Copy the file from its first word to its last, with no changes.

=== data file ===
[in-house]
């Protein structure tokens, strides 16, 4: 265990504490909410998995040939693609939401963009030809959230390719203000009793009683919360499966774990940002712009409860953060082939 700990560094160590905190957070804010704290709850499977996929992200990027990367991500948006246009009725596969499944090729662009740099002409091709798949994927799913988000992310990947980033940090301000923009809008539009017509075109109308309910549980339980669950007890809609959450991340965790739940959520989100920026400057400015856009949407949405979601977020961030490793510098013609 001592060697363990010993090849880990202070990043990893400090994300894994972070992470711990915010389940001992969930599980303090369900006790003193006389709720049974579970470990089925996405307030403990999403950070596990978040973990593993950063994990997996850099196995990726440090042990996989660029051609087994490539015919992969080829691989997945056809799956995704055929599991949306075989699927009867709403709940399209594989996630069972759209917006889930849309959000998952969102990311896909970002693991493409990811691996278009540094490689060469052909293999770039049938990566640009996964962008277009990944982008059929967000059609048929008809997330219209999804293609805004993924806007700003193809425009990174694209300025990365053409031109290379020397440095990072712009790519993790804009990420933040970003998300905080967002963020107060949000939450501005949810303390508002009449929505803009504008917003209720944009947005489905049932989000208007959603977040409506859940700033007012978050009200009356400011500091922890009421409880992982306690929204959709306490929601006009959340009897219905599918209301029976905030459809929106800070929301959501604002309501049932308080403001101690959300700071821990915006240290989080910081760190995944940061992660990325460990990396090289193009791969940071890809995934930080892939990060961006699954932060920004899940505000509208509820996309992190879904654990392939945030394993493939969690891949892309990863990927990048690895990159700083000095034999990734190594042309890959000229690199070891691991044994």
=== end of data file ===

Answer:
[in-house]
């Protein structure tokens, strides 16, 4: 265990504490909410998995040939693609939401963009030809959230390719203000009793009683919360499966774990940002712009409860953060082939 700990560094160590905190957070804010704290709850499977996929992200990027990367991500948006246009009725596969499944090729662009740099002409091709798949994927799913988000992310990947980033940090301000923009809008539009017509075109109308309910549980339980669950007890809609959450991340965790739940959520989100920026400057400015856009949407949405979601977020961030490793510098013609 001592060697363990010993090849880990202070990043990893400090994300894994972070992470711990915010389940001992969930599980303090369900006790003193006389709720049974579970470990089925996405307030403990999403950070596990978040973990593993950063994990997996850099196995990726440090042990996989660029051609087994490539015919992969080829691989997945056809799956995704055929599991949306075989699927009867709403709940399209594989996630069972759209917006889930849309959000998952969102990311896909970002693991493409990811691996278009540094490689060469052909293999770039049938990566640009996964962008277009990944982008059929967000059609048929008809997330219209999804293609805004993924806007700003193809425009990174694209300025990365053409031109290379020397440095990072712009790519993790804009990420933040970003998300905080967002963020107060949000939450501005949810303390508002009449929505803009504008917003209720944009947005489905049932989000208007959603977040409506859940700033007012978050009200009356400011500091922890009421409880992982306690929204959709306490929601006009959340009897219905599918209301029976905030459809929106800070929301959501604002309501049932308080403001101690959300700071821990915006240290989080910081760190995944940061992660990325460990990396090289193009791969940071890809995934930080892939990060961006699954932060920004899940505000509208509820996309992190879904654990392939945030394993493939969690891949892309990863990927990048690895990159700083000095034999990734190594042309890959000229690199070891691991044994």